Romanian companies cut savings in bank deposits on negative real interest rates

Sorin Melenciuc 27/06/2019 | 12:24

Romanian companies reduced their savings in bank accounts in May on low incentives as financial institutions offer negative real interest rates.

The amount of deposits declined by 0.2 percent month-on-month in May but rose by 9.1 percent year-on-year, to RON 336.6 billion (EUR 70.9 billion).

Companies’ RON bank deposits declined by 0.7 percent while forex deposits dropped by 2.5 percent month-on-month as banks pay negative real interest rates.

In April, the average interest rate at bank deposits in Romania was below 2.5 percent while inflation rate was over 4 percent – meaning that companies and households keeping their savings in bank accounts are losing money.

Compared to April, the bank loans granted to individuals and corporate clients in Romania increased by 0.4 percent in May, to RON 257.5 billion (EUR 54.2 billion), central bank data show.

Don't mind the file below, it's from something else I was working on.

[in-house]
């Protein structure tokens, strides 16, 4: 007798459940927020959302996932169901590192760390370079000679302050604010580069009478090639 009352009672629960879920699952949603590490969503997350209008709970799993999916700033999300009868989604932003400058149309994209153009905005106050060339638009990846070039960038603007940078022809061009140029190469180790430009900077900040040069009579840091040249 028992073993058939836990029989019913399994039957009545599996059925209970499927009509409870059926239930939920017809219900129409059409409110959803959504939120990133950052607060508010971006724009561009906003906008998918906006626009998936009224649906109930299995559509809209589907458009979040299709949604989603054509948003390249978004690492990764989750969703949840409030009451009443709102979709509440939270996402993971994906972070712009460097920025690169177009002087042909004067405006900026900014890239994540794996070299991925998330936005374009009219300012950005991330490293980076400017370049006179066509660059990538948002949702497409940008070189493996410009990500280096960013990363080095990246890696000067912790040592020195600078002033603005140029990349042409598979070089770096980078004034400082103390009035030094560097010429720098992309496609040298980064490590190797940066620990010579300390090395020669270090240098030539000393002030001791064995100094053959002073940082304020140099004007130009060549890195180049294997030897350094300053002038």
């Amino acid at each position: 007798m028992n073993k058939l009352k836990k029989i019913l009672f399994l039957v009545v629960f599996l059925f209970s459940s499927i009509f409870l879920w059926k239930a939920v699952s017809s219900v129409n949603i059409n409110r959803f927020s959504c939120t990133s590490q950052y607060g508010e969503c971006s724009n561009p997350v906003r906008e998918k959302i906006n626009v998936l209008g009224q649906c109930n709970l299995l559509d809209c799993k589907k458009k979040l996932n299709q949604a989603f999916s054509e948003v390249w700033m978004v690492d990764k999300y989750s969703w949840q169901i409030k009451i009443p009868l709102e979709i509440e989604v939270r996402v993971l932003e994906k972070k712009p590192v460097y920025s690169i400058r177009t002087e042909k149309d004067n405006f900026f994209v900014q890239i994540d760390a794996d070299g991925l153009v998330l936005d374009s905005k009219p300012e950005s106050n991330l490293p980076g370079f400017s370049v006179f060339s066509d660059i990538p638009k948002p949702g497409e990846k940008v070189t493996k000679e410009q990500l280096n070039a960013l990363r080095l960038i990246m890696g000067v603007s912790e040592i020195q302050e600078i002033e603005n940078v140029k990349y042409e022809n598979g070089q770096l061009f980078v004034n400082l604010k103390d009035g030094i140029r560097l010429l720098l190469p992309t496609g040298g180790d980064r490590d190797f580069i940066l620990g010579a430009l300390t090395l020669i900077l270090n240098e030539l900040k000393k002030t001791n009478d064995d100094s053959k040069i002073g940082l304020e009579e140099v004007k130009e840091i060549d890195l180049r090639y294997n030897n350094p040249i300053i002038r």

Households seem to be more interested than companies in taking loans.

Bank loans in RON granted to individuals rose by 1.3 percent month-on-month and by 14.5 percent year-on-year in May, up to a fresh all-time high of RON 99.9 billion (EUR 21 billion).

But companies slightly reduced their RON borrowings in May by 0.03 percent month-on-month to RON 70.7 billion.

During the last year (May 2018 – May 2019), forex-denominated loans rose by 3 percent to RON 86.9 billion-forex equivalent but the growth rate is much slower if calculated in EUR due to the steep depreciation of the Romanian currency this year – by close to 2 percent.

During the last couple of years, Romania’s bank clients increased their creditor status against banks due to strong savings and weak credit market, deposit holders being technically the banks’ creditors.

In May, bank deposits exceeded loans by 31 percent.

Almost 4 out of 10 Romanians (39 percent) have no savings and are forced to cut spending or borrow money from friends or family, an ING international study recently showed.

In Europe, more than one in four (27 percent) people say their household has no funds put aside. The shares are similar in Australia and the USA.

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